On this day on June 12, 1987, President Ronald Reagan’s call to Soviet leader Mikhail Gorbachev to “tear down the Berlin Wall” became widely considered a defining moment of the Reagan presidency, according to Stanford University.
The line, “Mr. Gorbachev, tear down this wall,” also came to be a profound statement of the 1980s.
President Reagan’s “tear down this wall” speech was made following the G7 summit meeting in Venice.
And as the Reagan spoke, his words were amplified on both sides of the Berlin Wall, reaching both East and West Germans, according to the Gilder Lehrman Institute of American History.
President Reagan gave the speech at the Brandenburg Gate in Berlin.
“Behind me stands a wall that encircles the free sectors of this city, part of a vast system of barriers that divides the entire continent of Europe,” said Reagan.
“Standing before the Brandenburg Gate, every man is a German, separated from his fellow men. Every man is a Berliner, forced to look upon a scar.”
Reagan went on, “As long as this gate is closed, as long as this scar of a wall is permitted to stand, it is not the German question alone that remains open, but the question of freedom for all mankind.”
“Mr. Gorbachev, open this gate. Mr. Gorbachev, tear down this wall.”
He added, “Gen. Secretary Gorbachev, if you seek peace, if you seek prosperity for the Soviet Union and Eastern Europe, if you seek liberalization, come here to this gate.”
Said Reagan, “Mr. Gorbachev, open this gate. Mr. Gorbachev, tear down this wall,” as the U.S. National Archives and Records Administration has recounted.
For nearly three decades, Berlin was divided not just by ideology — but by a concrete barrier that was a bleak symbol of the Cold War, stated National Geographic.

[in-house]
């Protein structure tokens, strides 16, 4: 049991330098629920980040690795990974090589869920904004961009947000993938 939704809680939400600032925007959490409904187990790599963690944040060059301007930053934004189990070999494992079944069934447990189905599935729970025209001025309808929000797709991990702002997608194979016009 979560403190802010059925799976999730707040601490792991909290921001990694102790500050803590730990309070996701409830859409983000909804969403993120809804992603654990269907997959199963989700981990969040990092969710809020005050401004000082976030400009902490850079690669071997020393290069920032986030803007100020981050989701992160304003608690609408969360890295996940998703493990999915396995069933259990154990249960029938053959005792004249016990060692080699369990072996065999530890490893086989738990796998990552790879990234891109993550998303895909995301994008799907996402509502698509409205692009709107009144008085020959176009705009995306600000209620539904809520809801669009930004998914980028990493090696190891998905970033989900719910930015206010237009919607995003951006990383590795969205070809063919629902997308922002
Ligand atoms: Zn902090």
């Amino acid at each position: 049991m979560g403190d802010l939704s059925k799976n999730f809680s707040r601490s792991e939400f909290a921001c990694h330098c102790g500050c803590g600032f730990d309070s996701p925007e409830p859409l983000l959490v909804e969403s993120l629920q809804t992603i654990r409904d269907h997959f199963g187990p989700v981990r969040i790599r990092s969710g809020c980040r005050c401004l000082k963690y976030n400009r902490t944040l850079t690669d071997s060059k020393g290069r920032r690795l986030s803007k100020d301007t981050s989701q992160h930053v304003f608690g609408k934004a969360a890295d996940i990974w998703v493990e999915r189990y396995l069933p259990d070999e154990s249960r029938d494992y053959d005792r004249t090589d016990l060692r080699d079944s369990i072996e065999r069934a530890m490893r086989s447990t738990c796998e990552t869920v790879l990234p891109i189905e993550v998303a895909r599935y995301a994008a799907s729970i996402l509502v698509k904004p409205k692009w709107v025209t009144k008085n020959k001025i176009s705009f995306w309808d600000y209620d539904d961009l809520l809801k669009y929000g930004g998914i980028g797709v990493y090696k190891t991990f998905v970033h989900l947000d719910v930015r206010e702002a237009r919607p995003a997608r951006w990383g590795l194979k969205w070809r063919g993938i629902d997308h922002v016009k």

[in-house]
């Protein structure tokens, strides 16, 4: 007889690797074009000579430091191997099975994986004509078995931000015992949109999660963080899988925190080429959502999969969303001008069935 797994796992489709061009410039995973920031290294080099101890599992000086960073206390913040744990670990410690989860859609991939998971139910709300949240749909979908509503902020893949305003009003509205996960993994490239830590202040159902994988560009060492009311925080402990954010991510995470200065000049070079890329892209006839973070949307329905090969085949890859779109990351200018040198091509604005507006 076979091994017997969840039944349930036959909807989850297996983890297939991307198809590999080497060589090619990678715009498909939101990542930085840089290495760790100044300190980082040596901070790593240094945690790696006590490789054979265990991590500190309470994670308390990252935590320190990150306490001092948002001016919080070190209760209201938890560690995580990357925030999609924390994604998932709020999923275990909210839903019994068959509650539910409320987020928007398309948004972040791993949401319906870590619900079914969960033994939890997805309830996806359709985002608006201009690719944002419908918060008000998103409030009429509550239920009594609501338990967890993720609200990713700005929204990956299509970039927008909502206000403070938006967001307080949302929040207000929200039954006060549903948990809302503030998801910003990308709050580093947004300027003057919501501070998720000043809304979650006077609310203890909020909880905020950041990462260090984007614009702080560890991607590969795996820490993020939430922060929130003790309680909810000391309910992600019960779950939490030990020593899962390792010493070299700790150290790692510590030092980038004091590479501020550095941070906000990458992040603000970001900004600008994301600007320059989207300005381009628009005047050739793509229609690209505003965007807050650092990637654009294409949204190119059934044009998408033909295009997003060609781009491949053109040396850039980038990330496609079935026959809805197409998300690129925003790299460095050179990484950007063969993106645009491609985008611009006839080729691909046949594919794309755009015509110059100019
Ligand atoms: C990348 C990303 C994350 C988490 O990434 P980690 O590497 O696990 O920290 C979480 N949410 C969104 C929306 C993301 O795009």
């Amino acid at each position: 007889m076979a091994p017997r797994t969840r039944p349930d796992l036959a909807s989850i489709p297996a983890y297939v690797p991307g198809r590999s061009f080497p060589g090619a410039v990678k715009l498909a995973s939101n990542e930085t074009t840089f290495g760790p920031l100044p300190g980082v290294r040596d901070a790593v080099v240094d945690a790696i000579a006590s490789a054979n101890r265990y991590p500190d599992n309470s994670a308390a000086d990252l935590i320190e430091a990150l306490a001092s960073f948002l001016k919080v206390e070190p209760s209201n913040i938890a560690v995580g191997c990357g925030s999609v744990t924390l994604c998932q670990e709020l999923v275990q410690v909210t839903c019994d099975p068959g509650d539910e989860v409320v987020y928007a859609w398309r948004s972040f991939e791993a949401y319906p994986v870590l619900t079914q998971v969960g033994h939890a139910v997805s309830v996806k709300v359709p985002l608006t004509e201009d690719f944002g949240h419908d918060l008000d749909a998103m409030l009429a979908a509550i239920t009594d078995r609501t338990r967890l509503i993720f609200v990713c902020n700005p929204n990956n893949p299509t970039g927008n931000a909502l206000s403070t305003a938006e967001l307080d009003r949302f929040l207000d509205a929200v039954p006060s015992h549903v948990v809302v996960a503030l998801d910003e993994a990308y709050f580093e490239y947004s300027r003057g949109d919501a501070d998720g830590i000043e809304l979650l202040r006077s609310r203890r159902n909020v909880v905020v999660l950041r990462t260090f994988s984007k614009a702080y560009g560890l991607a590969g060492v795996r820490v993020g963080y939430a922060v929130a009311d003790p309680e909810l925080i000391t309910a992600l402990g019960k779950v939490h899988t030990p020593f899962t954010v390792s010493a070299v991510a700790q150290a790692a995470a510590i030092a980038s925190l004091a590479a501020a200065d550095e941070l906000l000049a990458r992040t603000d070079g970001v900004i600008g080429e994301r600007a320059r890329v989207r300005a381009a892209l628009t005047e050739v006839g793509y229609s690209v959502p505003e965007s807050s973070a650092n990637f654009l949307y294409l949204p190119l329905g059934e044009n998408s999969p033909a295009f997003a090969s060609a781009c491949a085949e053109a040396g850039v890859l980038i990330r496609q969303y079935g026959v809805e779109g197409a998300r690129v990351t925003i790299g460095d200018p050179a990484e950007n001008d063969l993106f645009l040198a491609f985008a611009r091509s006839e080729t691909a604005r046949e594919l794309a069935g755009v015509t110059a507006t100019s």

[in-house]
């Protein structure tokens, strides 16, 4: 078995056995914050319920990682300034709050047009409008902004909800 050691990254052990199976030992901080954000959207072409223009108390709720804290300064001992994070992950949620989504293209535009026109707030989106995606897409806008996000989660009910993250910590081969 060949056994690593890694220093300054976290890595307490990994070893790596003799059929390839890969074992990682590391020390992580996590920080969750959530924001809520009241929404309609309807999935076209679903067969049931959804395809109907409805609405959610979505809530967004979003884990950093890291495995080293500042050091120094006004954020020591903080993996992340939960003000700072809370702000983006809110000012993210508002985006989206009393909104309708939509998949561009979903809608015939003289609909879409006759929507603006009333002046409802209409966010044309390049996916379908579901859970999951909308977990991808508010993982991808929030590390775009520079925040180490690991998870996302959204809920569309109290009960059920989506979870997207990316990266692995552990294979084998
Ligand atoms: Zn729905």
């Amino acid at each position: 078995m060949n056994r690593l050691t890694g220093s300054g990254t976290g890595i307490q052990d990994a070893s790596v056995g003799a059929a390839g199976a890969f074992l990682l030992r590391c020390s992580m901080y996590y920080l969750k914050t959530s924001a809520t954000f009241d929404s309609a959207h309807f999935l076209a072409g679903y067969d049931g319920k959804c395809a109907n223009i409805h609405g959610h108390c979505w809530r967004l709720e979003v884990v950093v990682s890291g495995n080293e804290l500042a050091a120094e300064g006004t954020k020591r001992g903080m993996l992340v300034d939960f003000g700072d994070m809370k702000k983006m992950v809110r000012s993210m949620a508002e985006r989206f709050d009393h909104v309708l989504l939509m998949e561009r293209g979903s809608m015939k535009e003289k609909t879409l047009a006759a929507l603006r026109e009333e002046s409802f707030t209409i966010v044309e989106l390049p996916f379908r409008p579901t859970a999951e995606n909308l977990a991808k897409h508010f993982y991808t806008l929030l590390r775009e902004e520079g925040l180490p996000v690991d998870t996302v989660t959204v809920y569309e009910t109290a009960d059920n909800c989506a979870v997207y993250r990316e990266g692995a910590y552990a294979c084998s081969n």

As the U.S. and the Soviet Union battled for supremacy in space, they were also locked in an equally intense competition on Earth in Europe.
“Cold War tensions ratcheted up even further in 1961, when the Soviet-backed government in East Germany began building the Berlin Wall,” notes CBS News.
The Berlin Wall was “erected in haste and torn down in protest.”
“The Berlin Wall was designed to seal off East Berlin from the part of the city occupied by the three main Western powers (U.S., Great Britain and France), and to prevent mass illegal emigration to the West from the Soviet Bloc.”
The Berlin Wall was “erected in haste and torn down in protest; the Berlin Wall was almost 27 miles long and was protected with barbed wire, attack dogs and 55,000 landmines,” says National Geographic.
More than 25 years after the Berlin Wall first divided the city’s East and West — and after President Reagan gave his famous 1987 speech — it was not Mr. Gorbachev but the German people who finally tore down the barrier on Nov. 9, 1989, noted Time Magazine.
“The story of the Berlin Wall is one of division and repression, but also of the yearning for freedom — and the events that led up to its toppling are no exception,” says the same source.
A piece of the wall “is now an inspiring symbol of the vision, moral courage and strength it took to overcome tyranny in the Cold War.”
“Less than three years after President Reagan’s personal demand to General Secretary Gorbachev, the wall was in fact torn down,” David Trulio, president and CEO of the Ronald Reagan Presidential Foundation and Institute, told Fox News Digital.
“A piece of it, formerly an actual instrument of oppression, stands a short walk from President Reagan’s final resting place in Simi Valley, California,” he added, “and is now an inspiring symbol of the vision, moral courage and strength it took to overcome tyranny in the Cold War.”
Trulio also said, “Since the Reagan Library opened in 1991, millions of people have laid their hands on this chunk of the wall — literally touching a piece of history — and reflected on President Reagan’s contribution to spreading the cause of freedom.”
Maureen Mackey of Fox News Digital contributed reporting.